2 yellow or red beets
1/2 cup (125 mL) pearl barley
2 1/2 cups (625 mL) chicken or vegetable stock
1/4 cup (60 mL) dark brown sugar (or Sucanat)
1/2 cup (125 mL) walnuts, coarsely chopped
1 - 18 oz (500 g) bag mixed mesclun greens
1 medium yellow zucchini
1/2 small red onion
1/3 cup (80 mL) extra-virgin olive oil
2 Tbsp (30 mL) fig balsamic vinegar
1/2 cup (125 mL) crumbled goat cheese
Place unpeeled beets in pot and cover with water. Bring to a boil. Cover, reduce heat to medium, and gently boil until tender when pierced with a fork, about 30 to 45 minutes. Drain and cool. Peel and cut into small dice. Set aside.
Combine barley and stock in saucepan. Bring to a boil. Cover, reduce heat to medium, and gently boil until barley is tender to the bite, about 30 to 40 minutes. Be careful not to cook barley dry. When barley is tender, place in a sieve and rinse under cold running water until brought to room temperature. Drain well and place in small bowl. Set aside.
Spray a baking sheet with oil. Set aside. Place sugar in a small, heavy-bottomed saucepan. Heat over high heat, stirring with a wooden spoon until melted. Sugar will turn into a golden syrup. Remove from heat and quickly stir in walnuts until evenly coated with syrup. Continue to work quickly and spread nuts out on baking sheet. Place aside to cool.
Wash and spin-dry lettuce greens. Place on a large, shallow platter. Using vegetable peeler, thinly slice zucchini lengthwise into ribbons. Thinly slice onion and cut into halves. Scatter zucchini and onion over greens, along with diced beets and cooked barley. Break up candied nuts and scatter over top.
Whisk oil and vinegar together in small bowl to blend. Drizzle over salad and gently toss together. Sprinkle with cheese and serve.
Each serving contains: 355 g calories; 10 g protein; 25 g fat (6 g sat. fat, 0 g trans fat); 24 g carbohydrates; 3 g fibre; 273 g sodium
source: "Whole Grains = Smart Foods", alive #331, May 2010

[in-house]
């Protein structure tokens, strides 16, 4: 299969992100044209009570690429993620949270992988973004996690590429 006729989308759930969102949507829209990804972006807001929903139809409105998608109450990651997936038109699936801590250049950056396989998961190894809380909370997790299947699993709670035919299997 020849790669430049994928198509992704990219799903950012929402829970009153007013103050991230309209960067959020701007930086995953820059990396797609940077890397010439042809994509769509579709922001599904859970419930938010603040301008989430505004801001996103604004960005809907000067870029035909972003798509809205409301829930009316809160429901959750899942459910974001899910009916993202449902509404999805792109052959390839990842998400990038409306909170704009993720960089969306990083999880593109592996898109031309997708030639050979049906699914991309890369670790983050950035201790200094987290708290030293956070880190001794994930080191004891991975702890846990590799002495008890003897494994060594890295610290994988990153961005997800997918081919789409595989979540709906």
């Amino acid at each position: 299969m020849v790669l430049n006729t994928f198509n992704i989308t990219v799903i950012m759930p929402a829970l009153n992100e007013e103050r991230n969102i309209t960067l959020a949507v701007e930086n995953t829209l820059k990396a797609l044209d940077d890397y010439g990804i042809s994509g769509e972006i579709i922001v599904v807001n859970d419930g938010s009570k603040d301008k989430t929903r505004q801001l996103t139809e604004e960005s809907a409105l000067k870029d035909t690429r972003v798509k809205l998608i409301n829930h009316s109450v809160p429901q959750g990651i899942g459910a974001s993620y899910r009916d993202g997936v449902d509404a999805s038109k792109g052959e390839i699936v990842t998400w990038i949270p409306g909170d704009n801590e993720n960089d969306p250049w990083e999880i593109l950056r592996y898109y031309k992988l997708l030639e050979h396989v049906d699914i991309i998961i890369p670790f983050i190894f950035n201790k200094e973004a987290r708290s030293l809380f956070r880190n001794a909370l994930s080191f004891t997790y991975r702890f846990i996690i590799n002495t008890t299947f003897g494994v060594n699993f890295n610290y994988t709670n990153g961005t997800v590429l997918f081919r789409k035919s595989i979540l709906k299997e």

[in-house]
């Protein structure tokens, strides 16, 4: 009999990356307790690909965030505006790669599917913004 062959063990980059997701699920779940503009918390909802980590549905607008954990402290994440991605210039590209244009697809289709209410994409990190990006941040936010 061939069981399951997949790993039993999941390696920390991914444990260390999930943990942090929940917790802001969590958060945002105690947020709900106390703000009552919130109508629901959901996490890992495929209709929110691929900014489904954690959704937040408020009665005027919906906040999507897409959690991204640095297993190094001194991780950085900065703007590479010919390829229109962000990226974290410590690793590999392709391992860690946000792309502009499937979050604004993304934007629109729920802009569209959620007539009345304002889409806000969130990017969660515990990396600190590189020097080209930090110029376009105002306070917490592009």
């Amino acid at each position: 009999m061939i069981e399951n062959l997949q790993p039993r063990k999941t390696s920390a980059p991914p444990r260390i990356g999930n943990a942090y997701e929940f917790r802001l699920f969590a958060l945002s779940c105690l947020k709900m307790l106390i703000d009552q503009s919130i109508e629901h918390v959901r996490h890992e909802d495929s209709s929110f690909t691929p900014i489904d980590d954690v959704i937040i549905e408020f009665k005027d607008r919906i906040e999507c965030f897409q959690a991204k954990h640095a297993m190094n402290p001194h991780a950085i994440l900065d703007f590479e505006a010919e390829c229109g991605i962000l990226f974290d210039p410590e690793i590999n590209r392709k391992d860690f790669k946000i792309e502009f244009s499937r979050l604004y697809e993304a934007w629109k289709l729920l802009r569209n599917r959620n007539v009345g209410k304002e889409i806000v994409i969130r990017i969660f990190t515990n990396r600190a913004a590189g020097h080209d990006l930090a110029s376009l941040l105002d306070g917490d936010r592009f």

Oven-roasted delicata squash makes a crispy treat atop this green salad. As its name suggests, this squash has a thin, delicate skin that’s tasty when cooked. Pomegranate molasses, an ingredient common in Lebanese and Middle-Eastern cuisine, brings a sweet and sour flavour to the dressing. No pine nuts? Use squash seeds! Simply collect about 1/4 cup (60 mL) seeds from cleaned squash, rinse, and mix with 1/8 tsp (0.5 mL) of the spice mix used to roast the squash and 1/2 tsp (2 mL) olive oil. Roast at 425 F (220 C) on parchment-lined baking sheet for 20 minutes, stirring every 10 minutes.
Look for whole grain farro, which leaves the germ and bran intact, for this satisfying porridge that’s sure to kickstart your day. While the cooking time is longer than for pearled or semi-pearled varieties, you’ll get more nutrition. Take the time to enjoy the delicate scent of cardamom and ginger wafting through your kitchen as you prepare this. Ancient grain Farro (also referred to as emmer or einkorn) is a variety of wheat known as an ancient grain, which means that it hasn’t changed over time through breeding as is the case with many varieties of modern wheat.
Spanish-inspired flavours of almond and orange and a good punch of protein make this pudding a delicious and nutritious breakfast, snack, or dessert. The tiniest amount of large-flake sea salt and a drizzle of olive oil help bring all the flavours together. Amp up the orange For some additional orange flavour, when cooking chickpeas from dry, add a few strips of orange zest to the cooking water. Tastier toast Take your toast to the next level by using this pudding as a satisfying spread.
Breaking with tradition, think of this as a guise of tabbouleh salad with staying power, thanks to the addition of hearty sorghum and fibre-rich navy beans. It also ages fairly well, so it serves as a make-ahead meal that can keep for up to 3 days. A perfect plant-based option for weekday lunches.